• The Tipiṭaka Commentary Paṭisambhidāmagga points out (in theVipassanākathā” section) that the following words can be used to represent “anicca” nature: Palokatoti (subject to destruction), Calatoti (unsteady/shaky), Pabhaṅgutoti (breakable), Vipariṇāmadhammatoti (subject to unexpected change), Vibhavatoti (tendency to wear out), Saṅkhatatoti (prepared – by the mind), Maraṇadhammatoti (subject to inevitable death), Addhuvatoti (not permanent).
  • Let us look at the list of similar words for “anatta” in the above link: Paratoti (not belonging to oneself), Rittatoti (devoid of value/meaningless), Tucchatoti (to be looked down upon), Suññatoti (devoid of anything meaningful), Asārakatoti (devoid of anything useful.) The translation of “anatta” as “no-self” is also only close to Paratoti (not belonging to oneself) in the above list. 
  • Finally, “dukkha” has twenty-five (25) synonyms listed in the above link! Some of those are: Rogatoti (subject to sickness), Gaṇḍatoti (like an infested wound), Sallatoti (pierced by a sharp spear), Bhayatoti (subject to danger), and Asaraṇatoti (liable to be helpless.)
  • Different synonyms may apply under different conditions. The English words impermanence, suffering, and “no-self” convey only a small part of the true meanings of anicca, dukkha, and anatta.
  • Some of those synonyms are discussed in various suttās. For example, Paloka in “Palokadhamma Sutta (SN 33.84)“; Pabhaṅgutoti in “Pabhaṅgu Sutta (SN 22. 32)“; Vibhavatoti in “Udāna sutta (SN 22.55)“; Maraṇadhammatoti in “Abhaya sutta (AN 4.184).
How Did the Meanings Become Distorted?

7. Today, anicca, dukkha, and anatta are commonly translated into English with just three words: impermanence, suffering, and “no-self.” How did that happen?

  • As discussed in the post “Counterfeit Buddhism – Current Mainstream Buddhism,” Buddha’s teachings started “going underground” with the rise of Mahāyāna Buddhism just 500 years after the Buddha, as he had predicted.
  • That was when Mahāyānists substituted the Pāli words anicca, dukkha, and anatta with the Sanskrit words anitya, duḥkha, and anātma.
Gradual Transformation of Buddhism

8. The emergence of Mahāyāna and the simultaneous submergence of the true teachings happened gradually over a few hundred years; also see “Historical Timeline of Edward Conze.”

  • The transformation started with the direct translation of Pāli suttās to Sanskrit. Only a few of them have survived; see “Sanskrit Canonical Discourses.” Those “Sanskritized Pāli suttās” were found outside India since any trace of Buddhism (even Mahāyāna) disappeared in India well before the Europeans conquered India. One of those is “The Questions of Nālaka.” I have linked to the verse (@SC 17) with “anityaṁ duḥkham anātmeti sarvakleśapradāraṇīṁ.” The Sanskrit translation of anicca, dukkha, and anatta as anitya duḥkha anātma is also in the Wikipedia article “Three marks of existence.” 
  • (Note: After getting started with translating Pāli suttās to Sanskrit, philosophers like Nagarjuna started writing brand new Sanskrit sutrās; they were not translations of Pāli suttās but were their own writings. That happened later, close to the peak of Mahāyāna. See “Counterfeit Buddhism – Current Mainstream Buddhism,”)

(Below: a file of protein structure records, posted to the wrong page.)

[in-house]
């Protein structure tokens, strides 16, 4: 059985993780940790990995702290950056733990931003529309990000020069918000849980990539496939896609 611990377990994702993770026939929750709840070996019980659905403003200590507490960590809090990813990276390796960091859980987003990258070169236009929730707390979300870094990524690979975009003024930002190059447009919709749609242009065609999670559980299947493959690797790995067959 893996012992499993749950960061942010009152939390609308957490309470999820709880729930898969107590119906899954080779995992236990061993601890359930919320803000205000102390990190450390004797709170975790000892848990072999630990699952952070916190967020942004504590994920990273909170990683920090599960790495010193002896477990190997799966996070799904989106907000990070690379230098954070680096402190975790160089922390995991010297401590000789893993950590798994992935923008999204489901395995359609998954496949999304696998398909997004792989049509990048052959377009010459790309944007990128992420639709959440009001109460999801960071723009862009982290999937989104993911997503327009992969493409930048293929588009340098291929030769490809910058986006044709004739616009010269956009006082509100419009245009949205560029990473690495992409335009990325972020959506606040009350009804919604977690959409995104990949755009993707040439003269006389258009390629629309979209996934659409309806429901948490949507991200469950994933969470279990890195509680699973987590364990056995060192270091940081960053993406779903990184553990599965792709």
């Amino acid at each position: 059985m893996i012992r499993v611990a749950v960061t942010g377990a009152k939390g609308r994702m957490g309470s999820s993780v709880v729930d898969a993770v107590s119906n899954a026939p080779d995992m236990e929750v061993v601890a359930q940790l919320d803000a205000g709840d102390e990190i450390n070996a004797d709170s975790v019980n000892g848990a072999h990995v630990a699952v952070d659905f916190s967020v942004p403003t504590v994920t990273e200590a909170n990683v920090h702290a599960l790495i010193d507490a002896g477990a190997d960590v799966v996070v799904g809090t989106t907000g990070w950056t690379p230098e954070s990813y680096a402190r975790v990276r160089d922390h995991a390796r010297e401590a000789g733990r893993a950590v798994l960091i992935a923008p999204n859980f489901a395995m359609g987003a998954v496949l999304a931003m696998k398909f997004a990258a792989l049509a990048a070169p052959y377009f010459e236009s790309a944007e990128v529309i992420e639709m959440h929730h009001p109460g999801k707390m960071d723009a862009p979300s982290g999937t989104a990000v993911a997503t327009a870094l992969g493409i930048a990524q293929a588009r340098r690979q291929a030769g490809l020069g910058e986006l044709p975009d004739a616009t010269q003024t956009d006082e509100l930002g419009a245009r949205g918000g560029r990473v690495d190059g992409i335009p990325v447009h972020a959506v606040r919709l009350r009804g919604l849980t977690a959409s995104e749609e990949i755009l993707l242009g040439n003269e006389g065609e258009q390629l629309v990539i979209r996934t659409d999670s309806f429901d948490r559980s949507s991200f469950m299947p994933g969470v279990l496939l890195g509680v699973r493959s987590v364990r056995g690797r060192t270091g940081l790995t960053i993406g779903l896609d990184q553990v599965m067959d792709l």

• The issue is that the Sanskrit words anitya, duḥkha, and anātma do mean impermanence, suffering, and “no-self.” Thus, the complex Pāli words anicca, dukkha, and anatta were first got substituted by the simple Sanskrit words anitya, duḥkha, and anātma. Then the meanings of those Sanskrit words were incorporated into Theravāda during the peak period of Mahāyāna. That was hailed as a “much-needed revision and simplification of Buddhism” by Mahāyānists.
  • For example, even though the Pāli Tipiṭaka still has the Pāli words anicca and anatta, the 2005 Sinhala translation uses Sinhala words අනිත්‍ය and අනාත්ම which correspond to the meanings of the Sanskrit words anitya and anātma. In the same way, now those words are directly translated to English as impermanence and ‘no-self,’ which correspond to the Sanskrit anitya and anātma and not Pāli anicca and anatta(the apparent closeness of these words is misleading; they have very different meanings.)

9. Thus the practice of translating key Pāli words (such as anicca, dukkha, and anatta) started with Sanskrit during the heyday of Mahāyāna many centuries ago. The problem is that the Sanskrit words anitya and anātma SPECIFICALLY mean impermanence and ‘no-self,’ whereas the Pāli words anicca and anatta have a variety of possible meanings, as pointed out in #6 above. 

  • By the way, the Buddha did not prohibit explaining his teachings in any language. It is just that DIRECT TRANSLATION of some keywords is not possible and can lead to critical errors. That was most likely to happen with Sanskrit since both Pāli and Sanskrit may have had the same roots. The Sinhala language (before “Sanskritization”) used the exact Pāli words, anicca and anatta (අනිච්ච, අනත්ත), but in 2005 Sinhala translation of the Tipiṭaka used the Sanskrit words anitya, anātma (අනිත්‍ය, අනාත්ම.)
  • It is worth pointing out that the words anitya and anātma do not appear at all in the Pāli Tipiṭaka. They are exclusively Sanskrit words.